1. Where do Binary Black Holes Form?
  2. Black Hole Dynamics
  3. Massive-Star Evolution
  4. The Binary-Host Connection
  5. Synthesizing the Heaviest Elements in the Universe
  6. Bayesian Statistics
  7. Citizen Science

Screenshot Current catalog of gravitational-wave events. Sudarshan Ghonge/Karan Jani

Throughout the history of astronomy, humanity has been reliant on one form of information to build our knowledge about the cosmos — light. However, in the past few years, astronomers have unlocked a new messenger from the cosmos, a new sense with which to explore the universe. This phenomena, known as gravitational waves, are minuscule ripples in the fabric of spacetime that encode information about objects with extreme gravity in the universe, such as black holes and neutron stars. I am part of the LIGO Scientific Collaboration, which since 2015 has observed gravitational waves from nearly 100 merging compact objects in the universe. My research focuses on using gravitational waves and other high-energy astrophysical phenomena to learn about the formation, lives, and deaths of massive stars.

Where do Binary Black Holes Form?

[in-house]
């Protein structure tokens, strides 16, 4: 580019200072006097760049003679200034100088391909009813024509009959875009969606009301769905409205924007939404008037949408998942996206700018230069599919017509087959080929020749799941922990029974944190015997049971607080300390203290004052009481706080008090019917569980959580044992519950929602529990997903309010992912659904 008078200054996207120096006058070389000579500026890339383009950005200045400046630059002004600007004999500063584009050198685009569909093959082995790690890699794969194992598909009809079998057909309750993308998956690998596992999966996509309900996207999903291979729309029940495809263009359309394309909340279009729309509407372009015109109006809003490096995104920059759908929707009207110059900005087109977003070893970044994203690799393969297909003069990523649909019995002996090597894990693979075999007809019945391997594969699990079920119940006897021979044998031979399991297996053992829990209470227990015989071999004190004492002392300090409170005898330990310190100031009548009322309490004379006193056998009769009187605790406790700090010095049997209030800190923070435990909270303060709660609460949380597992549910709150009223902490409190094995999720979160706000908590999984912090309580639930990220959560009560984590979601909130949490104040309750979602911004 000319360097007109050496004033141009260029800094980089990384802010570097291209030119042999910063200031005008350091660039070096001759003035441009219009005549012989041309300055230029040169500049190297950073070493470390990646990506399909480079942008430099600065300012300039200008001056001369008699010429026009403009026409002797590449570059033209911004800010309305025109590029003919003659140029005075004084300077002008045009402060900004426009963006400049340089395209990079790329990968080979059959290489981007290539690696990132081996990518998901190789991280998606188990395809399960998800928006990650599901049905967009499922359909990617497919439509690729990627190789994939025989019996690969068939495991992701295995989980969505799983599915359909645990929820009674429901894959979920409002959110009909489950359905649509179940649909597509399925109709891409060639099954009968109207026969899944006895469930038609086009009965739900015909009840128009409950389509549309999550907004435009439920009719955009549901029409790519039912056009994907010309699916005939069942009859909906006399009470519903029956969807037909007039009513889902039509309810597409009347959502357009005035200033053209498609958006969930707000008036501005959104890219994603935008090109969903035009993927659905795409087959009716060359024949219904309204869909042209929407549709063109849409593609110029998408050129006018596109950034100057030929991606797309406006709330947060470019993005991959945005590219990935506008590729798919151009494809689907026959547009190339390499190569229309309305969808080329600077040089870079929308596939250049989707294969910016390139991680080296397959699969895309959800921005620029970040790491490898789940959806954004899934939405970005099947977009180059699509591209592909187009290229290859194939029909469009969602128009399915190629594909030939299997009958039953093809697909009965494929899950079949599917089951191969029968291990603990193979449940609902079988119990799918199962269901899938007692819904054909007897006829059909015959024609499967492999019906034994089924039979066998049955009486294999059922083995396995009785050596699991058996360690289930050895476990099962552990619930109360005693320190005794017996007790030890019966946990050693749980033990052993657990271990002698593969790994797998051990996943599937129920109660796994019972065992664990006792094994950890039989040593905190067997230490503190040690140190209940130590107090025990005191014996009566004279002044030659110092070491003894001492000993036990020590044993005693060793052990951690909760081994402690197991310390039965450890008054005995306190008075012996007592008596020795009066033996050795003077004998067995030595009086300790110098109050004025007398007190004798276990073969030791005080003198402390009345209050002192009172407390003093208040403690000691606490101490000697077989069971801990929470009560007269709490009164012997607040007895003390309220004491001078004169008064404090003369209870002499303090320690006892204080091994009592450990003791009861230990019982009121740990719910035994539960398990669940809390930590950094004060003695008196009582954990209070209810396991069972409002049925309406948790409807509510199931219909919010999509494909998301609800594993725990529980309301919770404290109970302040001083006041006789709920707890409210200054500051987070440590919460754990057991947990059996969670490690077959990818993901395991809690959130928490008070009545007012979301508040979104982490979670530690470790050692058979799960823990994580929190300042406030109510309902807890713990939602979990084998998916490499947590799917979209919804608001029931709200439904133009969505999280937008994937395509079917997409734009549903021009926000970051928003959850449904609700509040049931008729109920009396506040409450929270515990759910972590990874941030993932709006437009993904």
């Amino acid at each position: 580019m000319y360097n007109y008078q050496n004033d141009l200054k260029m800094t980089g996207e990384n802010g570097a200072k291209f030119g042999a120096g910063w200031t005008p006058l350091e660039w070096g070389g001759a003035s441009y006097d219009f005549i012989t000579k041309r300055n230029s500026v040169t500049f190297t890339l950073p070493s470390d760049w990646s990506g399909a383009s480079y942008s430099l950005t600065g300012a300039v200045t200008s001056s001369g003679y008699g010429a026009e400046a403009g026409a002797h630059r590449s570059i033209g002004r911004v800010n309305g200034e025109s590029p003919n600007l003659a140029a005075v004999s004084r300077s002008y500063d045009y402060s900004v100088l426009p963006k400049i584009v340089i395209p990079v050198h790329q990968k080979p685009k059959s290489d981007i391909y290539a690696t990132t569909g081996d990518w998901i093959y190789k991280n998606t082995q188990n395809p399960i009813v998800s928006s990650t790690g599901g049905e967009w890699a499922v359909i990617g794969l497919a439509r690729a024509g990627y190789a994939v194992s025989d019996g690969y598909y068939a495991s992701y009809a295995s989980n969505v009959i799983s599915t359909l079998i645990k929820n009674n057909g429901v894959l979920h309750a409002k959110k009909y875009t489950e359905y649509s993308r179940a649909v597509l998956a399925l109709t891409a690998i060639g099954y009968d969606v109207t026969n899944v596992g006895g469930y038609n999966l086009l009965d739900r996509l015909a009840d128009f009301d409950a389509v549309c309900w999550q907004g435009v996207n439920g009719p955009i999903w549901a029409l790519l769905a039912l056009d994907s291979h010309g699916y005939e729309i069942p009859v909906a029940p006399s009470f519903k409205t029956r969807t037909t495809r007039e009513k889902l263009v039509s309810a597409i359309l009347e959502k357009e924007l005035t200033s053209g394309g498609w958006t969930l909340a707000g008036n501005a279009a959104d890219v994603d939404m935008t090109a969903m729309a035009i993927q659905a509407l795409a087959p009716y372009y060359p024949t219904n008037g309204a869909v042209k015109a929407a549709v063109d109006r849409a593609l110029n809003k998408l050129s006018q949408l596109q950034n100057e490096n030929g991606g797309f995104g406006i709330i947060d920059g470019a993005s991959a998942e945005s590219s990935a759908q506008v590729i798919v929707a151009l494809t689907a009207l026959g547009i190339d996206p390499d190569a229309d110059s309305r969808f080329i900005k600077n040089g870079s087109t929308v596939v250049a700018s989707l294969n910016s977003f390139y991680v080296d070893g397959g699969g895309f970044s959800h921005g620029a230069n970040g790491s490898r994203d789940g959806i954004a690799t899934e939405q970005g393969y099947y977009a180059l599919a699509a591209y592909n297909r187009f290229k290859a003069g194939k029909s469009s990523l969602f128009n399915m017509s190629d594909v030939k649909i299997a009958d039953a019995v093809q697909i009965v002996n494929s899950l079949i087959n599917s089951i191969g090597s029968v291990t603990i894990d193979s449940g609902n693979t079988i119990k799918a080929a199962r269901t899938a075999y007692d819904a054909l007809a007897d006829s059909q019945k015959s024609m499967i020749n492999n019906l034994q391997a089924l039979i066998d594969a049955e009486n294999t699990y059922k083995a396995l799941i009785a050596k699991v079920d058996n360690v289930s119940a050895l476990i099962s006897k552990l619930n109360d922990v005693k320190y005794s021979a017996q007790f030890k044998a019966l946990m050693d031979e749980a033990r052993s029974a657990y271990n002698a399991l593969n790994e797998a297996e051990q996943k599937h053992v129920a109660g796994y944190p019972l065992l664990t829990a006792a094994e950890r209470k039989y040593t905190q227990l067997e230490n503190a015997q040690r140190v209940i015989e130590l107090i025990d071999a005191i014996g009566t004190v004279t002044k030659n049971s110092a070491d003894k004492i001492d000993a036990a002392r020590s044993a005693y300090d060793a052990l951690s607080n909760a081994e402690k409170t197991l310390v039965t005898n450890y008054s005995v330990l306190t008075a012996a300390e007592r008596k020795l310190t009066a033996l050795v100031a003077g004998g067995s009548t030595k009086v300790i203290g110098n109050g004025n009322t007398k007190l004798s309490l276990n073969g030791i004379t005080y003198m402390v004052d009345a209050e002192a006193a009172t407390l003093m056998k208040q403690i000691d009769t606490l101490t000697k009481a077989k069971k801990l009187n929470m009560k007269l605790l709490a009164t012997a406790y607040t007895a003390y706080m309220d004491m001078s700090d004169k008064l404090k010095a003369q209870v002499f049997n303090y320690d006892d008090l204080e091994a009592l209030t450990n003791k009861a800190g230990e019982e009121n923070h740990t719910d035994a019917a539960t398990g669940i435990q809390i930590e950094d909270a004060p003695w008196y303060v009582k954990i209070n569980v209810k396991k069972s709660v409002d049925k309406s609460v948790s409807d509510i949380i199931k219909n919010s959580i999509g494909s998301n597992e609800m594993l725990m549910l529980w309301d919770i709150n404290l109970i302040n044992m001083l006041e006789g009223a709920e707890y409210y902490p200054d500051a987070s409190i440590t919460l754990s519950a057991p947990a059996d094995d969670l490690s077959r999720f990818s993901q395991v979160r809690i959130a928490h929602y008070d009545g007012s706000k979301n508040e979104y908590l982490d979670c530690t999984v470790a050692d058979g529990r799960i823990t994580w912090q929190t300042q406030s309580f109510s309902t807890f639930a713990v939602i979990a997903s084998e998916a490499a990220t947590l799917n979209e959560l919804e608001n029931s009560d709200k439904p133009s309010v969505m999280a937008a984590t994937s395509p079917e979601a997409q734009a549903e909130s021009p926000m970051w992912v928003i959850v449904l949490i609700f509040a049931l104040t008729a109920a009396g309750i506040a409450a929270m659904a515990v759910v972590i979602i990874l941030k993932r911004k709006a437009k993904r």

Black holes and neutron stars are the remnants of massive stars. Therefore, detecting these dark objects in gravitational waves offers a menas for understanding the lives of their progenitors, such as the environments they were born in, the complicated evolutionary processes that persisted throughout their lives, and the supernovae that marked their deaths. To complicate matters, there are multiple pathways that astronomers believe may lead to merging compact objects, such as through the evolution of two massive stars in isolation or through dynamical encounters of black holes in dense stellar systems such as globular clusters. These pathways predict different properties for the merging black holes, such as masses, spins, and orbital eccentricities, which are encrypted in the gravitational wave signals we detect. I work to build statistical models which combine the growing observational sample of gravitational waves with detailed simulations of compact binary formation, providing insights into the relative efficiency of various formation channels and constraining uncertain physical aspects of stellar evolution.